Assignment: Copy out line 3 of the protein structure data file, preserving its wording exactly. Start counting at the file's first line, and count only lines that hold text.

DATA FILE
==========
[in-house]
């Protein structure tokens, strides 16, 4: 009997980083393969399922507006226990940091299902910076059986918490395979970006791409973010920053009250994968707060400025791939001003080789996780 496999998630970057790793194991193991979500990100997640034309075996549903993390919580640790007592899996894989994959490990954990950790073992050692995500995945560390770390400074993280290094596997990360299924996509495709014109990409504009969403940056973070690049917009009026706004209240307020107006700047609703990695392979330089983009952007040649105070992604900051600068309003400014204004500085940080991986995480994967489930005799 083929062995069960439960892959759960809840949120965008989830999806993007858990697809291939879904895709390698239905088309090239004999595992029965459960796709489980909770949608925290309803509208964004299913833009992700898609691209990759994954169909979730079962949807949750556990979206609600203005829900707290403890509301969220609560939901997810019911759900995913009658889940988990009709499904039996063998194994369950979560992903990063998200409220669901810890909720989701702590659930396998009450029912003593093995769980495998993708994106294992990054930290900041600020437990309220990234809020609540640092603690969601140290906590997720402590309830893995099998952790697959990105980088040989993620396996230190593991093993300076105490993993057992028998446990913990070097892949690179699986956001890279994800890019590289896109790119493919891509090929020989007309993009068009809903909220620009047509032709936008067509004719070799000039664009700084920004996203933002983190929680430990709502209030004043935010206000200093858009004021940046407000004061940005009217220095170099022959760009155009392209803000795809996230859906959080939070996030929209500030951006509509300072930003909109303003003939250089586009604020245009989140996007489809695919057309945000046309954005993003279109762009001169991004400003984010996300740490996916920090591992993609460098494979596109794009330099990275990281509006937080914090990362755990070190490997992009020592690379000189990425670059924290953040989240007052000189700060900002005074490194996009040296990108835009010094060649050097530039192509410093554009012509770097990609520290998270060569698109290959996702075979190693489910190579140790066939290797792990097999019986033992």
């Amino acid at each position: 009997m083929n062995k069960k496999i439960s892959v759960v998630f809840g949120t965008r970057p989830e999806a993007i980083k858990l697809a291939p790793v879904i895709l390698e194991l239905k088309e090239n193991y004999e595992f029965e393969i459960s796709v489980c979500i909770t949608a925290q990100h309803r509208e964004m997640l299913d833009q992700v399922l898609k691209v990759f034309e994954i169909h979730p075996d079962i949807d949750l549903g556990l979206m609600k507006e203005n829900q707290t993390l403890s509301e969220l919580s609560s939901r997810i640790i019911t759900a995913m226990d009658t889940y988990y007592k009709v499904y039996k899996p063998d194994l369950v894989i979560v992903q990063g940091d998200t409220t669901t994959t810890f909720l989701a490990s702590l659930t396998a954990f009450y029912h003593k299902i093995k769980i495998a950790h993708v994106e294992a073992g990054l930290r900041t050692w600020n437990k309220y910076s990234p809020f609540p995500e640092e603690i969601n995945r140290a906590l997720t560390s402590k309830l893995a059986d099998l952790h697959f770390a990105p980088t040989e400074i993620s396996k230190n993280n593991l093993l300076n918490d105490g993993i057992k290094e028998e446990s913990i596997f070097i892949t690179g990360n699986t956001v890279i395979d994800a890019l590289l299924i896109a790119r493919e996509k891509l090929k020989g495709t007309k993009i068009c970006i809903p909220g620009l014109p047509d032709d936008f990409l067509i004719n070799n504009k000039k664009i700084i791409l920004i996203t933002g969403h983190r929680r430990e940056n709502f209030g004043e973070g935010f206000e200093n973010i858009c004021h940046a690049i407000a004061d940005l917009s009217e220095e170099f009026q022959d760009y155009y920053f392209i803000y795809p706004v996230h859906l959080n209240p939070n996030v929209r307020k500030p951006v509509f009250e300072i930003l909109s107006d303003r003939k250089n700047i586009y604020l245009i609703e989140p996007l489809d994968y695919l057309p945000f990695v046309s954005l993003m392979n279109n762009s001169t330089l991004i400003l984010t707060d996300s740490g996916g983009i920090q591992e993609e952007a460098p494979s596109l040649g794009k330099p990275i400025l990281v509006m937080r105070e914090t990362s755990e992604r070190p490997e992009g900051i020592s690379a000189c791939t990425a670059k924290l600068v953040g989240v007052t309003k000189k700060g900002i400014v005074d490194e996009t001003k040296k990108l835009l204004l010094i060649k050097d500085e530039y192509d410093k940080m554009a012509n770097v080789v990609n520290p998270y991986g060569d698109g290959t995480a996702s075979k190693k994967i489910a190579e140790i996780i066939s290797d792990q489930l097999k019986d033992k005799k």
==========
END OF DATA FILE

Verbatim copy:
């Amino acid at each position: 009997m083929n062995k069960k496999i439960s892959v759960v998630f809840g949120t965008r970057p989830e999806a993007i980083k858990l697809a291939p790793v879904i895709l390698e194991l239905k088309e090239n193991y004999e595992f029965e393969i459960s796709v489980c979500i909770t949608a925290q990100h309803r509208e964004m997640l299913d833009q992700v399922l898609k691209v990759f034309e994954i169909h979730p075996d079962i949807d949750l549903g556990l979206m609600k507006e203005n829900q707290t993390l403890s509301e969220l919580s609560s939901r997810i640790i019911t759900a995913m226990d009658t889940y988990y007592k009709v499904y039996k899996p063998d194994l369950v894989i979560v992903q990063g940091d998200t409220t669901t994959t810890f909720l989701a490990s702590l659930t396998a954990f009450y029912h003593k299902i093995k769980i495998a950790h993708v994106e294992a073992g990054l930290r900041t050692w600020n437990k309220y910076s990234p809020f609540p995500e640092e603690i969601n995945r140290a906590l997720t560390s402590k309830l893995a059986d099998l952790h697959f770390a990105p980088t040989e400074i993620s396996k230190n993280n593991l093993l300076n918490d105490g993993i057992k290094e028998e446990s913990i596997f070097i892949t690179g990360n699986t956001v890279i395979d994800a890019l590289l299924i896109a790119r493919e996509k891509l090929k020989g495709t007309k993009i068009c970006i809903p909220g620009l014109p047509d032709d936008f990409l067509i004719n070799n504009k000039k664009i700084i791409l920004i996203t933002g969403h983190r929680r430990e940056n709502f209030g004043e973070g935010f206000e200093n973010i858009c004021h940046a690049i407000a004061d940005l917009s009217e220095e170099f009026q022959d760009y155009y920053f392209i803000y795809p706004v996230h859906l959080n209240p939070n996030v929209r307020k500030p951006v509509f009250e300072i930003l909109s107006d303003r003939k250089n700047i586009y604020l245009i609703e989140p996007l489809d994968y695919l057309p945000f990695v046309s954005l993003m392979n279109n762009s001169t330089l991004i400003l984010t707060d996300s740490g996916g983009i920090q591992e993609e952007a460098p494979s596109l040649g794009k330099p990275i400025l990281v509006m937080r105070e914090t990362s755990e992604r070190p490997e992009g900051i020592s690379a000189c791939t990425a670059k924290l600068v953040g989240v007052t309003k000189k700060g900002i400014v005074d490194e996009t001003k040296k990108l835009l204004l010094i060649k050097d500085e530039y192509d410093k940080m554009a012509n770097v080789v990609n520290p998270y991986g060569d698109g290959t995480a996702s075979k190693k994967i489910a190579e140790i996780i066939s290797d792990q489930l097999k019986d033992k005799k």